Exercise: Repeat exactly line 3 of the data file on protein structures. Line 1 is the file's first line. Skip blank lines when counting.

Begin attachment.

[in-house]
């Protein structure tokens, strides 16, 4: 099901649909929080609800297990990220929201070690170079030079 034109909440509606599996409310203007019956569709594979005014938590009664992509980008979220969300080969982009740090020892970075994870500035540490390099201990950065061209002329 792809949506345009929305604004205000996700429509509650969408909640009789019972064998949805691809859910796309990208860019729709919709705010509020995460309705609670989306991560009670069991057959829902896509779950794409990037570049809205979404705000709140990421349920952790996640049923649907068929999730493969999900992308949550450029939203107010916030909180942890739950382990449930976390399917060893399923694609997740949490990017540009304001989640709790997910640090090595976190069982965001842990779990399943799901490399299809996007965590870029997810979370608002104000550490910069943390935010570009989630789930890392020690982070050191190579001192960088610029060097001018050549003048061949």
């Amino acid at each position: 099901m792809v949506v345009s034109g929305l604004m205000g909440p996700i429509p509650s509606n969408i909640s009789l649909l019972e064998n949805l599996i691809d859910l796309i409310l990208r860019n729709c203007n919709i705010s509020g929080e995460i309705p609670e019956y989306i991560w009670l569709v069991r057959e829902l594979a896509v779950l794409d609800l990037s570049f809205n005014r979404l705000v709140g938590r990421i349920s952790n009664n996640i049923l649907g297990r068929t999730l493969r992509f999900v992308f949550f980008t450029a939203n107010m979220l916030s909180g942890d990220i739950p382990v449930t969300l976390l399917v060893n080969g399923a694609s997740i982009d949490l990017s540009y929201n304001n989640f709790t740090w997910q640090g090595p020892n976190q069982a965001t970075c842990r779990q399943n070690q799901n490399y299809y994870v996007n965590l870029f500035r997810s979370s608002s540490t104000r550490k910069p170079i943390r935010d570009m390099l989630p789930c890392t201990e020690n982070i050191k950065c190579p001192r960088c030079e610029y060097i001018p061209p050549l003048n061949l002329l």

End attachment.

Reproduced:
């Amino acid at each position: 099901m792809v949506v345009s034109g929305l604004m205000g909440p996700i429509p509650s509606n969408i909640s009789l649909l019972e064998n949805l599996i691809d859910l796309i409310l990208r860019n729709c203007n919709i705010s509020g929080e995460i309705p609670e019956y989306i991560w009670l569709v069991r057959e829902l594979a896509v779950l794409d609800l990037s570049f809205n005014r979404l705000v709140g938590r990421i349920s952790n009664n996640i049923l649907g297990r068929t999730l493969r992509f999900v992308f949550f980008t450029a939203n107010m979220l916030s909180g942890d990220i739950p382990v449930t969300l976390l399917v060893n080969g399923a694609s997740i982009d949490l990017s540009y929201n304001n989640f709790t740090w997910q640090g090595p020892n976190q069982a965001t970075c842990r779990q399943n070690q799901n490399y299809y994870v996007n965590l870029f500035r997810s979370s608002s540490t104000r550490k910069p170079i943390r935010d570009m390099l989630p789930c890392t201990e020690n982070i050191k950065c190579p001192r960088c030079e610029y060097i001018p061209p050549l003048n061949l002329l």